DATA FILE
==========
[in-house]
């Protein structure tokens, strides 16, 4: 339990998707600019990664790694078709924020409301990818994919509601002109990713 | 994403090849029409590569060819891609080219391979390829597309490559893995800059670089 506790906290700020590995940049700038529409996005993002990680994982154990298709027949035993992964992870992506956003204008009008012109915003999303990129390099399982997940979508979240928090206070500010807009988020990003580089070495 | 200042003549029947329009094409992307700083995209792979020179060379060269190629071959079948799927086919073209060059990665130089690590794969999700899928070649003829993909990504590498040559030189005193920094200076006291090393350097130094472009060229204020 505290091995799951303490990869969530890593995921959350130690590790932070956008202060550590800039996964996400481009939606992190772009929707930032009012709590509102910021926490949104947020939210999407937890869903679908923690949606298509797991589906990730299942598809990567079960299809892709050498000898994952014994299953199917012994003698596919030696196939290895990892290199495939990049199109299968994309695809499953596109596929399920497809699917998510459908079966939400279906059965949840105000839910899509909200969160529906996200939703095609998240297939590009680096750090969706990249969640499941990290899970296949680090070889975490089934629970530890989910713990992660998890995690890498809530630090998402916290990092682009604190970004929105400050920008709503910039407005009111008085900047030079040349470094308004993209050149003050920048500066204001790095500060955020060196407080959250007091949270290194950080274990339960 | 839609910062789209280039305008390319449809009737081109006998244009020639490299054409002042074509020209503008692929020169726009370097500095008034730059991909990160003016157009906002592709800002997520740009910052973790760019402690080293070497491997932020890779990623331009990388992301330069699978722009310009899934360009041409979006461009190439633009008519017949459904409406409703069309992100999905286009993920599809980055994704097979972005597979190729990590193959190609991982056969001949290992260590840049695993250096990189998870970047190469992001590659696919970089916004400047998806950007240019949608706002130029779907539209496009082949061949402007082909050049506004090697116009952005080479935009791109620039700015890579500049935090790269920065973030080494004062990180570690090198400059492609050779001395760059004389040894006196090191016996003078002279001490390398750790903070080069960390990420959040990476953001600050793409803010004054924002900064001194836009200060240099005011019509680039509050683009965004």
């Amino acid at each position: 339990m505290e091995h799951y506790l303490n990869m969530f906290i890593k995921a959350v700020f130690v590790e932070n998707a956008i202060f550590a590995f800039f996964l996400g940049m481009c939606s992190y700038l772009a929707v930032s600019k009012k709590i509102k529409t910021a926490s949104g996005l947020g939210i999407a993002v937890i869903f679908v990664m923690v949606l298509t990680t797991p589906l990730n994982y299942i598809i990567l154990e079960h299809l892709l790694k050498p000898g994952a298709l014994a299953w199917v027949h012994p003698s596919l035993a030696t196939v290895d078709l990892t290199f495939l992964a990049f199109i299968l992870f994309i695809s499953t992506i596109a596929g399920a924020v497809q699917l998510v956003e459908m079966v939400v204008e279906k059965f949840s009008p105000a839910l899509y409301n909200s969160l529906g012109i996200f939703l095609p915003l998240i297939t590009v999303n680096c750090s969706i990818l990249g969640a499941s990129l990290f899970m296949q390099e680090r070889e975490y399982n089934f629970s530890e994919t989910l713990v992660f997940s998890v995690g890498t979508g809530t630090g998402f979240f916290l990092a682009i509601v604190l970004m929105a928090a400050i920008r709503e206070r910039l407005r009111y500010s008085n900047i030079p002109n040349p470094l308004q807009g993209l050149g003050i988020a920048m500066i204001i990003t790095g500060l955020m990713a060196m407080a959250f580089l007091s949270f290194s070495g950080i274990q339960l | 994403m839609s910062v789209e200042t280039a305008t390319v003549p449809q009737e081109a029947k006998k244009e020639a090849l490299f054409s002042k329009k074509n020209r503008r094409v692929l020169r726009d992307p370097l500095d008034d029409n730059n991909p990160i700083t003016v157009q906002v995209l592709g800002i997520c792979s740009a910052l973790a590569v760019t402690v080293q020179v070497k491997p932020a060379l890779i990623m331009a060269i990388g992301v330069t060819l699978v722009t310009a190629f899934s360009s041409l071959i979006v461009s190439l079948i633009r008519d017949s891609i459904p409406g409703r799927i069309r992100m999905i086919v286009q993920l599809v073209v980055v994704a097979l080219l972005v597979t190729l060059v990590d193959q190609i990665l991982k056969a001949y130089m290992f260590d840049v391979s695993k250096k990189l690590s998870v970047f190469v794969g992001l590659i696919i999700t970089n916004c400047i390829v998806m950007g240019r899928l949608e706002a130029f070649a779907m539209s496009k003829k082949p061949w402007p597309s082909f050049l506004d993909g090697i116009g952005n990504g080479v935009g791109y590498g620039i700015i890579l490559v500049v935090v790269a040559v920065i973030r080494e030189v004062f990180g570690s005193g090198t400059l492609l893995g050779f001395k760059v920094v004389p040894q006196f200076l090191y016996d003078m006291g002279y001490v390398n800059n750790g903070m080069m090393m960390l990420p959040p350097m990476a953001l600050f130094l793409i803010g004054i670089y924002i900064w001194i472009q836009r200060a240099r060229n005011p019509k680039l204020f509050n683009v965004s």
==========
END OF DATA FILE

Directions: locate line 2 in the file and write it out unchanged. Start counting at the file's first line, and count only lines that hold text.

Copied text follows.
């Protein structure tokens, strides 16, 4: 339990998707600019990664790694078709924020409301990818994919509601002109990713 | 994403090849029409590569060819891609080219391979390829597309490559893995800059670089 506790906290700020590995940049700038529409996005993002990680994982154990298709027949035993992964992870992506956003204008009008012109915003999303990129390099399982997940979508979240928090206070500010807009988020990003580089070495 | 200042003549029947329009094409992307700083995209792979020179060379060269190629071959079948799927086919073209060059990665130089690590794969999700899928070649003829993909990504590498040559030189005193920094200076006291090393350097130094472009060229204020 505290091995799951303490990869969530890593995921959350130690590790932070956008202060550590800039996964996400481009939606992190772009929707930032009012709590509102910021926490949104947020939210999407937890869903679908923690949606298509797991589906990730299942598809990567079960299809892709050498000898994952014994299953199917012994003698596919030696196939290895990892290199495939990049199109299968994309695809499953596109596929399920497809699917998510459908079966939400279906059965949840105000839910899509909200969160529906996200939703095609998240297939590009680096750090969706990249969640499941990290899970296949680090070889975490089934629970530890989910713990992660998890995690890498809530630090998402916290990092682009604190970004929105400050920008709503910039407005009111008085900047030079040349470094308004993209050149003050920048500066204001790095500060955020060196407080959250007091949270290194950080274990339960 | 839609910062789209280039305008390319449809009737081109006998244009020639490299054409002042074509020209503008692929020169726009370097500095008034730059991909990160003016157009906002592709800002997520740009910052973790760019402690080293070497491997932020890779990623331009990388992301330069699978722009310009899934360009041409979006461009190439633009008519017949459904409406409703069309992100999905286009993920599809980055994704097979972005597979190729990590193959190609991982056969001949290992260590840049695993250096990189998870970047190469992001590659696919970089916004400047998806950007240019949608706002130029779907539209496009082949061949402007082909050049506004090697116009952005080479935009791109620039700015890579500049935090790269920065973030080494004062990180570690090198400059492609050779001395760059004389040894006196090191016996003078002279001490390398750790903070080069960390990420959040990476953001600050793409803010004054924002900064001194836009200060240099005011019509680039509050683009965004």